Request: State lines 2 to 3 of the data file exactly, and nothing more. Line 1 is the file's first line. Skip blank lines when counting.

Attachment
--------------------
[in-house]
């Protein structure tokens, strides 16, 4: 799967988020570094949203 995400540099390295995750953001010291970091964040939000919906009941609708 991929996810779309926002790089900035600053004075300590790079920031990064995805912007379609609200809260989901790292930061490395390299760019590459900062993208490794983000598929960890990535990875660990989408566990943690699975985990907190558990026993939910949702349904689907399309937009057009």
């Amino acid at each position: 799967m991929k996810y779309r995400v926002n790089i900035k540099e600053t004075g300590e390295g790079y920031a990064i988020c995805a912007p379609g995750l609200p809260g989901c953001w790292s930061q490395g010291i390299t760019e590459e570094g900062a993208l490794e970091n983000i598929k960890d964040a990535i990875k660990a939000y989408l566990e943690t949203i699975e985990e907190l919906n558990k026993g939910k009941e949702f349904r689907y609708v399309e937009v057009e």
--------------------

């Protein structure tokens, strides 16, 4: 799967988020570094949203 995400540099390295995750953001010291970091964040939000919906009941609708 991929996810779309926002790089900035600053004075300590790079920031990064995805912007379609609200809260989901790292930061490395390299760019590459900062993208490794983000598929960890990535990875660990989408566990943690699975985990907190558990026993939910949702349904689907399309937009057009």
């Amino acid at each position: 799967m991929k996810y779309r995400v926002n790089i900035k540099e600053t004075g300590e390295g790079y920031a990064i988020c995805a912007p379609g995750l609200p809260g989901c953001w790292s930061q490395g010291i390299t760019e590459e570094g900062a993208l490794e970091n983000i598929k960890d964040a990535i990875k660990a939000y989408l566990e943690t949203i699975e985990e907190l919906n558990k026993g939910k009941e949702f349904r689907y609708v399309e937009v057009e």